Research on the media representation of crime has shown that it is consistently the most serious crimes of violence which attract the most column inches or airtime.
Media researchers have suggested that media content is largely governed by ‘news values’; these can be defined as features of an event that make it more likely to be covered by the news media.
Galtung and Ruge (1973) argued that news content was largely dictated by news values such as: frequency, immediacy, whether an event was dramatic, unambiguous, and culturally proximate (‘close to home’), negativity, elite involvement and human interest. Serious crime satisfies many of these requirements. In addition, high-profile murders, and the investigation and trials which follow, can satisfy the news value of ‘continuity’, providing an ongoing news story with which readers and viewers are already familiar.
Through application of this framework, it is clear that serious violent crime is a common media staple because it satisfies news values.
In addition to this skewing for the most serious crimes, research has also shown that media framing can also influence policy, and political reactions to crime. Although less research has been conducted specifically on the media coverage of the death penalty, there is some research which has shown that media coverage of the death penalty is incredibly influential.
Susan Bandes (2004) has written that ‘Law and Media exist in a complex feedback loop.’ As a lot of people have no direct experience of the criminal justice system, the media becomes the means by which they understand how it operates, either through factual programmes such as news bulletins and newspapers, or through fictional representations.
As a result, Bandes notes that:
‘the media create and feed on fears and passions about crime that are not well linked to reality, and these fears and passions have often led to solutions poorly tailored to address the most pressing challenges of crime control and adjudication.’
There is therefore a strong argument for a link between media representation of the death penalty, public opinion, and criminal justice policy on the issue.
Writing in The Washington Post, Danny Hayes of George Washington University pointed to ‘the erosion of public support for the death penalty’ across the US. Hayes wrote that two decades of debate had concentrated on wrongful convictions and death row exonerations, ensuring that many Americans were now conflicted and aware of the potential unfairness of the death penalty.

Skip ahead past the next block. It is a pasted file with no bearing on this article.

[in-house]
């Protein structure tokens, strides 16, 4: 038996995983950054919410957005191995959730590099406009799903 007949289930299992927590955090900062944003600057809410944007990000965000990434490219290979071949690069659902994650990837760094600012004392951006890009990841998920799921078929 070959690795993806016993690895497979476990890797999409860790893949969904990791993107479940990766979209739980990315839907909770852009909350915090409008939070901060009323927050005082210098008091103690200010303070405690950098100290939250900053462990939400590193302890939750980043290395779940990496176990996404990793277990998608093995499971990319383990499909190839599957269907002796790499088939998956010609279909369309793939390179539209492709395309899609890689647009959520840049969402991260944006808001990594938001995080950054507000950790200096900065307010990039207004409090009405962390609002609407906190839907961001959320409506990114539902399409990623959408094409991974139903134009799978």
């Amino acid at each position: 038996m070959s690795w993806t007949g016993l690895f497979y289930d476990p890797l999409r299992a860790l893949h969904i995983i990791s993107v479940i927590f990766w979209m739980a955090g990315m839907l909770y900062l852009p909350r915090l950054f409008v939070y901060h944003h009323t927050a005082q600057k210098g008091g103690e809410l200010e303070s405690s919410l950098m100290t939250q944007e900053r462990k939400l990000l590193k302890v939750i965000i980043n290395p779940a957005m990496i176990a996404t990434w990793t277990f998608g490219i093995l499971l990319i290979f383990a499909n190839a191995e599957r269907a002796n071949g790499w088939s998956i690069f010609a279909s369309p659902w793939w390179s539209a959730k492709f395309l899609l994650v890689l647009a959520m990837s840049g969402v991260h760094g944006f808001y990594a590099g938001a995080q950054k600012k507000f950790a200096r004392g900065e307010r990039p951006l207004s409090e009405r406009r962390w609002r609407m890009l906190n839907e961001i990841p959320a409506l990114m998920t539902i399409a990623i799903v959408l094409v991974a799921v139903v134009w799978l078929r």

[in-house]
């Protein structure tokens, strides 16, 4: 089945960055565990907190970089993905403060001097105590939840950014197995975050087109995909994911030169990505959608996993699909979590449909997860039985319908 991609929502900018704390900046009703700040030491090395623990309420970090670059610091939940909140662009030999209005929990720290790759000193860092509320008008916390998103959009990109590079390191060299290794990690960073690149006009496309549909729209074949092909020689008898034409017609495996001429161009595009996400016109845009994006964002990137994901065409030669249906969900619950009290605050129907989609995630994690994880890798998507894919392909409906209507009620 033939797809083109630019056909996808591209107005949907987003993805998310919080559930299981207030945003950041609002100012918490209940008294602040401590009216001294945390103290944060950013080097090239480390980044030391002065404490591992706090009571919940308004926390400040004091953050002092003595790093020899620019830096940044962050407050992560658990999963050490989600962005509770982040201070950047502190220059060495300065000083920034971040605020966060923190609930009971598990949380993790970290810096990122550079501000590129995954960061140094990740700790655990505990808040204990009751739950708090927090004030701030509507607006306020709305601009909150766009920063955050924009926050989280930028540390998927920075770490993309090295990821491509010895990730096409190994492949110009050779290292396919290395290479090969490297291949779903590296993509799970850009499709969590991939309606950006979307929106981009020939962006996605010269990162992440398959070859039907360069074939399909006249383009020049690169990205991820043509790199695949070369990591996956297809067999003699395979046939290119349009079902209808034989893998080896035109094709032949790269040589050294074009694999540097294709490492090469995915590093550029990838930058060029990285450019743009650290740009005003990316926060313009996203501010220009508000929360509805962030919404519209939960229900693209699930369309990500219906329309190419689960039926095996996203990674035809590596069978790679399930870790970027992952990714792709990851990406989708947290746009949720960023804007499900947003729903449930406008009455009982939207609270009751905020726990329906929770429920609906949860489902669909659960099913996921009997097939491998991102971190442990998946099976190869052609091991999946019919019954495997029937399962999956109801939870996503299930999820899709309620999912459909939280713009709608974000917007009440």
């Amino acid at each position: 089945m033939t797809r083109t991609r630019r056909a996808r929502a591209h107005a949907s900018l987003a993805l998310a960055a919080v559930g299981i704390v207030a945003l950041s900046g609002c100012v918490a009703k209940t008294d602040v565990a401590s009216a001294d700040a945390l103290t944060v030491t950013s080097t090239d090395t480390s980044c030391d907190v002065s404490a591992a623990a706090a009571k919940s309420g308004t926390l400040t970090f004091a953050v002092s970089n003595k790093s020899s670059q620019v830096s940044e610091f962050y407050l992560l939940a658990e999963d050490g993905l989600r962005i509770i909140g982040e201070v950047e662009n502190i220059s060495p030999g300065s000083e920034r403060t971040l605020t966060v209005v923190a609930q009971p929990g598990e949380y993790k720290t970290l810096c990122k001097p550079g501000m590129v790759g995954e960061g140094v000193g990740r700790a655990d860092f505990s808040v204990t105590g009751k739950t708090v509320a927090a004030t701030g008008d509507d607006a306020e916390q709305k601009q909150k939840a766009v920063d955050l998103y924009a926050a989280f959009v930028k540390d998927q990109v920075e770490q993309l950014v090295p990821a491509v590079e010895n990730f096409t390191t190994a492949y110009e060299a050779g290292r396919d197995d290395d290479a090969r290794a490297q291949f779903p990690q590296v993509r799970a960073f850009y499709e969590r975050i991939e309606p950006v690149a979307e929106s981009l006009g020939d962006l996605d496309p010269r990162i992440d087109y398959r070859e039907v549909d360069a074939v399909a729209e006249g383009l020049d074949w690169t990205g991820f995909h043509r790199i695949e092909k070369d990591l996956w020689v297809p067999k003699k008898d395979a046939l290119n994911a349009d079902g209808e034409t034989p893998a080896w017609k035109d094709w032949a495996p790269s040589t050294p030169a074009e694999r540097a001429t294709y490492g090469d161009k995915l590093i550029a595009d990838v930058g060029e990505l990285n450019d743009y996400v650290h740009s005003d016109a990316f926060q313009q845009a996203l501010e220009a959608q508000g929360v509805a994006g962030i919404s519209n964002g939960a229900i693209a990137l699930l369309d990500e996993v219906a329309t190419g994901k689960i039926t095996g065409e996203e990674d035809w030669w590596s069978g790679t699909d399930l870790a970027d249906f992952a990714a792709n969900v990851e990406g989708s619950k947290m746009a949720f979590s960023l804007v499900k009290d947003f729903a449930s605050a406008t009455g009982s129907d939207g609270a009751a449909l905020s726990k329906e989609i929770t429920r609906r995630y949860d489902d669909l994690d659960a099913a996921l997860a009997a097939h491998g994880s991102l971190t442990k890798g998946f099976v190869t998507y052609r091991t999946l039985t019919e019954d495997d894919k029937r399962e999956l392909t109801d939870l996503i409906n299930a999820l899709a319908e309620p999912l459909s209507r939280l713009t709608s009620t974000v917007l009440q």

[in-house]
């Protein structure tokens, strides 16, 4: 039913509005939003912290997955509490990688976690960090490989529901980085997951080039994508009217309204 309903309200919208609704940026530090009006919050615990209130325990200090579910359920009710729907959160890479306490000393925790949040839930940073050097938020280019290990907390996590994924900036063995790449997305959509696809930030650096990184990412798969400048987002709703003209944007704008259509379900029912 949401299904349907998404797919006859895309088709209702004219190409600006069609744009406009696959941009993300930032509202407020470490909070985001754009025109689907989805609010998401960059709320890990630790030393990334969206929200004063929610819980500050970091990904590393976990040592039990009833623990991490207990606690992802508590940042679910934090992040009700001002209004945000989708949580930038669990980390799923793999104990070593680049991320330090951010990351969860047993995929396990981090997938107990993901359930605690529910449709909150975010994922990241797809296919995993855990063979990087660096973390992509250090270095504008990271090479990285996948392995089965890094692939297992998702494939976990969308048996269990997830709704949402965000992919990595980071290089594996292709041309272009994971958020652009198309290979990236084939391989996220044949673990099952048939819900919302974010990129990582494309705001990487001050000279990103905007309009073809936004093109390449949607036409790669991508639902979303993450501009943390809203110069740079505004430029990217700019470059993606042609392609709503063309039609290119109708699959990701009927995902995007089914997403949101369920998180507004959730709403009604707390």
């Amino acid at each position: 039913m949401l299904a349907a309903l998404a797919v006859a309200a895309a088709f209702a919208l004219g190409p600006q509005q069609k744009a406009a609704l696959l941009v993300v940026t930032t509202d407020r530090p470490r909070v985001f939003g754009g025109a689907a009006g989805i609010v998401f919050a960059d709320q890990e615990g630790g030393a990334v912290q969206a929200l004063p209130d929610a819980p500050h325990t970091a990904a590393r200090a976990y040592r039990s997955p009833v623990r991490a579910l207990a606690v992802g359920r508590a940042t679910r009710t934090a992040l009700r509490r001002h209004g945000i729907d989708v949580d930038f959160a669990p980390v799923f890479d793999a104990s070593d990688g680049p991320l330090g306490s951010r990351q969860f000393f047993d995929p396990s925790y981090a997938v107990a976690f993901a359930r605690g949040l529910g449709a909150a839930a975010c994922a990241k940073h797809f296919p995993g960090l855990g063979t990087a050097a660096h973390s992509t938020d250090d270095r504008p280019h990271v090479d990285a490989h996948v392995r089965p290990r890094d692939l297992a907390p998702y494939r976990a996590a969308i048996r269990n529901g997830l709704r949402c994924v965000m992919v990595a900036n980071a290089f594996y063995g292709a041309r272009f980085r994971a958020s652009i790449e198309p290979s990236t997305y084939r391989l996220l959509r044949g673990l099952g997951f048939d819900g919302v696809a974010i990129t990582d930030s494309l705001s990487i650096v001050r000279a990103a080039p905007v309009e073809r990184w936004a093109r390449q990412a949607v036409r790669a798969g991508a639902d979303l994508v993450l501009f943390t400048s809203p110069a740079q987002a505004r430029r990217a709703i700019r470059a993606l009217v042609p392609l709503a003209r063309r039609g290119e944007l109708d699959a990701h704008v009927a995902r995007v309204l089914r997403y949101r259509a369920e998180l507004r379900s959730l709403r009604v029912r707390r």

Hayes was drawing on recent research from Frank Baumgartner, Suzanna Linn and Amber Boydstun (2008) which demonstrated that how an issue was ‘framed’ in the media could have huge impacts on public opinion.
Baumgartner et al write that the ‘innocence frame’ was a relatively new way presenting discussion of capital punishment within the media. While the death penalty had traditionally been discussed in relation to constitutionality and morality, in the 1990s the question of error in the criminal justice system offered a new way to think about the death penalty. The prevalence of the ‘innocence frame’ since the 1990s has resulted in ‘a marked shift in aggregate public opinion’, in jury decision making in capital trials, and in the number of persons executed. Additionally, the ‘innocence frame’ led to the establishing of ‘innocence projects’ in schools and universities across the US, which discovered yet more evidence of innocents on death row.
Baumgartner et al (2008) therefore concluded that: ‘Media framing in the case of the death penalty has a profound influence on public policy’.
However, Bandes (2004) has argued that outside of the ‘innocence frame’, there are few condemned prisoners who offer the media an opportunity for sympathetic portrayals. When guilt is not in doubt, but merely the sentence, there is less scope for nuance in reporting. Citing the case of Karla Faye Tucker, executed in 1998, Bandes writes of how rare ‘such crowd-pleasing personae are on death row.’
Bandes therefore concludes that the media is often simply incapable of conveying the complexity of capital punishment, including the difficult legal arguments and procedural issues, and of appealing for humanity in cases where guilt is not in doubt.